It follows from the foregoing description that when the selected correlation word is contained in the shift register 12a to 12h then the outputs 38 of all the EXOR gates 40 to 52 will be at the low voltage level of -1.8 V. Consequently, ideally no current from these gates will flow on the bus 55.
To simplify the further description of the preferred embodiment of FIG. 1 it will be first described without considering a circuit portion 57 providing voltage drift compensation. In the following simplified description a connecting line 58 shown by a dashed line will be considered as replacing the circuit connections provided by circuit portion 57. A transistor 59 having its emitter connected to the current summing bus 55 via line 81 is utilized both as current amplifier and current-to-voltage converter, as it will follow from the description below. In the simplified embodiment the base of transistor 59 is connected by line 58 to a voltage divider 60 which is adjusted to provide a reference voltage corresponding to the logic low level of bus 55. In the circuit of FIG. 1 the bus 55 is maintained at -1.8 V by connecting a voltage setting resistor 61 between a power supply -U and the bus 55. The base of the transistor 59 is bypassed to ground via capacitor 90 and its collector is connected to a positive power supply +U via line 64 and resistor 63. In the preferred embodiment the respective power supplied +U and -U are selected +5 V and -5 V, respectively. As previously disclosed, for each disagreement of bits at the respective inputs of EXOR gates A to E of gate packages 40 to 52 the current on the bus 55 increases by a predetermined amount, which in the preferred embodiment is approximately 1 mA. Thus, with each such disagreement the current flowing through the emitter of transistor 59 and resistor 63 will decrease linearly, causing in turn the collector voltage to increase linearly with respect to ground. Assuming that the base of transistor 59 is maintained at a constant voltage, the above-described circuit operates as a common base amplifier where the emitter current will change to maintain the emitter-base voltage constant. Consequently, the emitter voltage and thus the voltage on bus 55 will also remain constant, respectively, assuming no considerable voltage drift occurs due to temperature changes.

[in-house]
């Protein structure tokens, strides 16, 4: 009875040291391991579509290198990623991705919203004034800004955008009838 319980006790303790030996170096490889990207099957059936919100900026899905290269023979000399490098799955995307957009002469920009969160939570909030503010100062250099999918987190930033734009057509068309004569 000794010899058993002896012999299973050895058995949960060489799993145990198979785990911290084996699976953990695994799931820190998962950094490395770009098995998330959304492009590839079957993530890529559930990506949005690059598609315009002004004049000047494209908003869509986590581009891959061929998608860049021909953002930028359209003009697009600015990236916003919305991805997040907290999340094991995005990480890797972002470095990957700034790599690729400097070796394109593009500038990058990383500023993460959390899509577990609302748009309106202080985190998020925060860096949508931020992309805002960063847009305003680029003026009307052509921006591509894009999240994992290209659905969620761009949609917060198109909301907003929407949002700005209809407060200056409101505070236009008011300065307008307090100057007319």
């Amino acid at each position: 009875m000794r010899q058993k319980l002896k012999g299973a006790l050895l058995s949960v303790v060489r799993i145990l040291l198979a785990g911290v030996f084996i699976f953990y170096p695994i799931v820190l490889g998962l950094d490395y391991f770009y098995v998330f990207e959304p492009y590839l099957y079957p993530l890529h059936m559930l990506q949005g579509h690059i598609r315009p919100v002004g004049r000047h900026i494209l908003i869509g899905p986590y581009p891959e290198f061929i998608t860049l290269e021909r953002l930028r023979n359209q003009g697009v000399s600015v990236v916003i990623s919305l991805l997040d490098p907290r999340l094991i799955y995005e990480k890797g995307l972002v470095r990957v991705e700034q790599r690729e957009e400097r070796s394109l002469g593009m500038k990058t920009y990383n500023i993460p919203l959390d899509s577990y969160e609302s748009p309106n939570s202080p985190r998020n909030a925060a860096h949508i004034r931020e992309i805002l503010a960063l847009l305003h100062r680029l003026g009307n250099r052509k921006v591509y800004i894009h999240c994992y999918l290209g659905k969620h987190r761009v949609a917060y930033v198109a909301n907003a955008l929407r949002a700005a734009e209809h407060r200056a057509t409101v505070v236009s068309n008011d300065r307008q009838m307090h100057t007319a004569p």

To satisfy the requirements of a desired linearity and high speed of operation, in the preferred embodiment transistor 59 is implemented by type 2N5943 having a very high speed and linear characteristics within a wide operating range, including swings between the minimum and maximum current values which may occur due to current changes at the current summing point on the bus 55. Also, the value of voltage setting resistor 61 is selected to obtain optimum current characteristics of transistor 59. More specifically, transistor 59 is selected to have its collector voltage capable of a full scale linear change within one clock cycle, that is, within 8.3 nanosecond when the 120 MHz clock rate is utilized in the preferred embodiment. To obtain the foregoing, it is understood that transistor 59 must be able to drive maximum parasitic capacitances originating both from its internal junctions and external connections so that a full voltage swing may be made within one clock cycle. Since in the embodiment of FIG. 1 the voltage on bus 55 is maintained constant there is no loss of speed of operation due to resistor-capacitor time constants associated with capacitance of bus 55. The magnitude of the current on bus 55 changes in linear proportion to the number of matching bits. It will be understood that while in theory the current on the bus 55 changes in discrete steps in response to each change in bit comparisons, in practice that change may appear as being continuous due to limitation of the speed of circuit components.
In the preferred embodiment the voltage changes on line 64 are sensed by a voltage comparator 65, for example implemented by a dual analog-to-digital converter, type MC1651, which is a very high speed comparator utilizing differential amplifier inputs to detect analog signals having a magnitude above or below a preset reference level. In the preferred embodiment a non-inverting input of comparator 65 is connected to line 64 and its inverting input to a voltage divider 66 preset to a reference voltage level as follows.
It has been previously mentioned that when the correlation word is present in the shift register 12a to 12h ideally there will be no current flowing via resistors 53 into the summing bus 55. Thus, the current on line 64 will be at its maximum value and the corresponding voltage level on line 64 will assume a minimum value. The voltage divider 66 is preset to detect by voltage comparator 65 such a minimum voltage on line 64 corresponding to a minimum number of allowable disagreements obtained by the gates A to E of gate packages 40 to 52. For example, in the preferred embodiment utilizing a 64-bit correlation word an agreement between at least 60 bits is considered to indicate presence of the correlation word in the shift register. The latter provision includes for example allowance for a maximum of four erroneous bit comparisons which may occur due to transmission errors. Thus, when an agreement between 60 or more bits is obtained, the voltage on line 64 will be below the voltage preset on divider 66 and the comparator 65 will generate an output signal on line 78 indicating presence of the correlation word in the shift register.